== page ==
FUSD Board votes against Sex ED for elementary curriculum


East Bay Times

The board’s decision to remove sex education entirely from 4th to 6th grade curriculums was a monumental ruling—fifth and sixth grade students have had sex education since the 1980s.

Andrew Fu, Staff Writer

On May 2, the FUSD board met for a final decision on the 3Rs (Rights, Respect and Responsibility) Sex Education Program. The board voted 3-2 against the the program’s implementation for 4th to 6th grade and 3-2 in favor of its integration in 7th to 8th grade curriculum.

The 3Rs program was introduced in December 2017 to replace the old curriculum, which  violated several components of AB 329, the California Healthy Youth Act of 2016. However, this new program was met with a variety of concerns from parents, many of whom believed that the 3Rs was too sexually explicit and inappropriate for elementary school students. The implementation of the program was debated upon in several board meetings over the course of this year.

According to former FUSD board member and parent, Ivy Wu, the absence of this program in 4th to 6th grade is not a violation of the California Healthy Youth Act, as AB 329 does not require sex education to be taught to 4th to 6th graders. It only requires sexual health to be taught once in junior high school and once in high school.

However, 4th to 6th grade students would also lack sex education of any sort, as the old program had to be scrapped because it did not follow AB 329. Students would only begin learning about sexual health in junior high and high school.

“The fact that 4th to 6th grade kids who entered puberty already will not be getting any sexual education of any sort is extremely damaging,” Leena Yin, an FUSD alum and sexual health educator said. “The 3Rs program would’ve helped them improve their health and protect their boundaries.”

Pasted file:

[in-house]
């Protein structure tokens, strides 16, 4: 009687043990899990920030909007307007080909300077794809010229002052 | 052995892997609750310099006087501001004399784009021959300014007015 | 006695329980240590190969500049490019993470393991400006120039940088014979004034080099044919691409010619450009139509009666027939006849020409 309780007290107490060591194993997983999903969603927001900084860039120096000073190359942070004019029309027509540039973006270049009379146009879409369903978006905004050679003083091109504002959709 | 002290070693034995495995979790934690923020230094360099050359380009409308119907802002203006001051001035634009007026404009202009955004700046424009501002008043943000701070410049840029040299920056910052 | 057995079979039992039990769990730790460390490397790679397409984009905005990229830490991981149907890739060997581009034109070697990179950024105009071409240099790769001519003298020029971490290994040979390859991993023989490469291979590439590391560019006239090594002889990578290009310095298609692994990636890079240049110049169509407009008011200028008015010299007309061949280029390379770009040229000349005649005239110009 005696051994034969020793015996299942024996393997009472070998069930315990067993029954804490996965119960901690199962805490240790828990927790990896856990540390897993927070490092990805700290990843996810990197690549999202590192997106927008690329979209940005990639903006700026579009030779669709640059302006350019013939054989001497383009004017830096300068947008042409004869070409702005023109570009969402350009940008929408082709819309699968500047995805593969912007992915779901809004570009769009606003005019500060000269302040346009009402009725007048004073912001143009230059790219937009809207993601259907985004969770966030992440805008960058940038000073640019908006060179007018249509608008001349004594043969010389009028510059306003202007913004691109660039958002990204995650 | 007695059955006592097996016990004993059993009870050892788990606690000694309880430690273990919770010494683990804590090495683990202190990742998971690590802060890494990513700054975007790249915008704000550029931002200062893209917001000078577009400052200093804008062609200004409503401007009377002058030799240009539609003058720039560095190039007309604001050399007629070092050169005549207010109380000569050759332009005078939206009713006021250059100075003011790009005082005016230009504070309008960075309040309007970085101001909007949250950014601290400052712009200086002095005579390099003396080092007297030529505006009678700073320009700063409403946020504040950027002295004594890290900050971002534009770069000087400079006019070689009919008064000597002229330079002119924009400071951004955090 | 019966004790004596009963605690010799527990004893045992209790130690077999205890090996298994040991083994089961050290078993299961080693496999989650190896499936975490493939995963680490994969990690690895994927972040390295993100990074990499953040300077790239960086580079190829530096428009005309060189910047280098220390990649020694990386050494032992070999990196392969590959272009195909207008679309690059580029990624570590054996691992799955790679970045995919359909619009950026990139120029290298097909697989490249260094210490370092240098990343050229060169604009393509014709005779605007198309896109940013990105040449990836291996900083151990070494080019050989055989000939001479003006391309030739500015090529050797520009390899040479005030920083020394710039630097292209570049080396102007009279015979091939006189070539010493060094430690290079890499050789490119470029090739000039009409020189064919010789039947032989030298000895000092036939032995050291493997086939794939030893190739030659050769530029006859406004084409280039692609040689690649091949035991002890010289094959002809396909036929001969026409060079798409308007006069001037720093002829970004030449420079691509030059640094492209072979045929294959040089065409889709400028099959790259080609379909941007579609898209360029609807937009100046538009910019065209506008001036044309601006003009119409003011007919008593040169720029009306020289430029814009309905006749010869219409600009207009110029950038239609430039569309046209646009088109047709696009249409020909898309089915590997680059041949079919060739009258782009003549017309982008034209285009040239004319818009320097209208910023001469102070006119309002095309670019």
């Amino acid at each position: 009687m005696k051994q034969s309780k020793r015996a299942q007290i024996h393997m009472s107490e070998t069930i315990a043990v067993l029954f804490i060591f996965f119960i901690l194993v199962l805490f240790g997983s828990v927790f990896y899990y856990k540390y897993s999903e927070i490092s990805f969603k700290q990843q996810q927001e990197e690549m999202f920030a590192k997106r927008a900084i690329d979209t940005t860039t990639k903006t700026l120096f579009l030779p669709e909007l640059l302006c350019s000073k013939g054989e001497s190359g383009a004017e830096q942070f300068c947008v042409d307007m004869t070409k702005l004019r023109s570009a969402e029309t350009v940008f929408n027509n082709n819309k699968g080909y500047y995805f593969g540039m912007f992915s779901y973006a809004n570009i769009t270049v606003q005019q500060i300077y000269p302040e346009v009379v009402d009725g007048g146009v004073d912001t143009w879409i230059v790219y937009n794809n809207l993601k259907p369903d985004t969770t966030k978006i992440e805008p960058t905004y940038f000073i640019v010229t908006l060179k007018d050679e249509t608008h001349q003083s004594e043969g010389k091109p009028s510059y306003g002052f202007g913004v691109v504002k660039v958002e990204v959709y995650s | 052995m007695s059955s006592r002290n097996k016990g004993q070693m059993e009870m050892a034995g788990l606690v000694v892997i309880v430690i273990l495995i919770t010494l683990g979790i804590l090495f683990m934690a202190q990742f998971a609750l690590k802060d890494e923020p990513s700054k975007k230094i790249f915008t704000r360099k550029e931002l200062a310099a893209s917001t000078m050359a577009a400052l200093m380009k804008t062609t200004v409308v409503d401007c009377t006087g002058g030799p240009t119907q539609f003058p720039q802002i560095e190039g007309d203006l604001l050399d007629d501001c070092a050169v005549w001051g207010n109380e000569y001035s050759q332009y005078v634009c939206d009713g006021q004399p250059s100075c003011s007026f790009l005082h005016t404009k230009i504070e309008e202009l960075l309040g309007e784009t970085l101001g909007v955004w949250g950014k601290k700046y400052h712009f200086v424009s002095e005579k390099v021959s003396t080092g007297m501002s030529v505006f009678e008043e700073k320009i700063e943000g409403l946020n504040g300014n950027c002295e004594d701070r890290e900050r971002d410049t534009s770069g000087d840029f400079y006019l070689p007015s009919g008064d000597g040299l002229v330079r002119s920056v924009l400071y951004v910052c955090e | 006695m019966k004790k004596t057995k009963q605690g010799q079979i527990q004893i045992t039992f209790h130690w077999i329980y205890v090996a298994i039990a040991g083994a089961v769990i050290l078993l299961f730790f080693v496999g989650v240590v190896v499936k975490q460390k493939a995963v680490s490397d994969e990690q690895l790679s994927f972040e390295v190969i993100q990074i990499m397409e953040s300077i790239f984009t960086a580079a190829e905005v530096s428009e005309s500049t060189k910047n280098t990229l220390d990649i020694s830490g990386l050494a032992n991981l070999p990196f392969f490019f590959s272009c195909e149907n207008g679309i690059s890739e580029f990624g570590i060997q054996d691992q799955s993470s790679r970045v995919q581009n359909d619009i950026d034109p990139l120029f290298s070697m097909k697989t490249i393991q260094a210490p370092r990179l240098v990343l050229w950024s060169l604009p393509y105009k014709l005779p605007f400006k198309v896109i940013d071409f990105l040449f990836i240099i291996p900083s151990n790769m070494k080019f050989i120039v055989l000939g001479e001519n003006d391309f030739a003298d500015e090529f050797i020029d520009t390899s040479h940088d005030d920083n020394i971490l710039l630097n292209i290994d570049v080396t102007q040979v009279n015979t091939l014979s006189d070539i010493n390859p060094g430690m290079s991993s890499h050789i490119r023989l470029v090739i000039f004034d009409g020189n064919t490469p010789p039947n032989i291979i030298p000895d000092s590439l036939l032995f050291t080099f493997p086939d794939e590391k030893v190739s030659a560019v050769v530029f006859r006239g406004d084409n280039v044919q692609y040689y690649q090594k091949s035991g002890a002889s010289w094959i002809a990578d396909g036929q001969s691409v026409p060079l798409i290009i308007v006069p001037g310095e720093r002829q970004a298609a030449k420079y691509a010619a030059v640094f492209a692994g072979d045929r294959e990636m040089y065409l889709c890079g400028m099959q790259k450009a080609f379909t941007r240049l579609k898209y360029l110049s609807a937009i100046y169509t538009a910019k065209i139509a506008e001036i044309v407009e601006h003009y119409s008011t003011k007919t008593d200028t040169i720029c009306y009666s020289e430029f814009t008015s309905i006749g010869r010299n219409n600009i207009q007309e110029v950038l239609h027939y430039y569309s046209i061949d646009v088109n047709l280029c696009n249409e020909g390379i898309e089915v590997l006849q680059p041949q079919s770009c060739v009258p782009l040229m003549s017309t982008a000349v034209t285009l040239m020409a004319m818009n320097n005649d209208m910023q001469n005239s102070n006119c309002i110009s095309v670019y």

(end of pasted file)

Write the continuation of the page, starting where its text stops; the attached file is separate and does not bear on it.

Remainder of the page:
Many people who advocated for the removal of the 3Rs program stated that the curriculum was also not entirely compliant with California Healthy Youth Act. Fremont Parents 4 Kids, an organization that advocated for the removal of 3Rs in Fremont schools, released a statement listing various AB 329 violations by the 3Rs curriculum. According to Fremont Parents 4 Kids, the 3Rs would “downplay the consequences of contracting HIV and STDs…fail to provide information about the curriculum to parents of English-learning and special education students…[and] fail to provide an adequate alternative curriculum to opt-out students.”

“We always wanted [the district] to look at total health, [which includes] the six content areas emphasized by the California Health Framework, but the district is putting the sexual health aspect first,” Wu said. “It’s always been our argument that sexual health should be one of the components of the six content areas, but since AB 329 passed in 2016, organizations like ACLU want Sex Ed to be included and implemented in the school district right away.”

The decision had elicited attention from local Congressman Ro Khanna (D-CA17) who said in a Facebook post, “I strongly disagree with FUSD Board’s vote to reject the 3R comprehensive sex education curriculum. Sex education is critical for the safety of individuals of all ages, and this policy will silence voices, put students in danger, and increase overall risk in our communities.”

Khanna has also promised to speak at the next district meeting to present his views to the board.

The 3Rs program is only set to run temporarily. Between June and July of 2018, a new committee will review available sexual health curriculums and a recommendations to the board in January 2019, after which the district will adapt a program that is better suited to students.
“I’m really disappointed that the board decided to opt out thousands of children over this curriculum, a curriculum that was really comprehensive and informative in the ways that children deserve to be protected,” Yin said. “I truly hope that the board comes together and finds an appropriate and inclusive curriculum to implement next year.”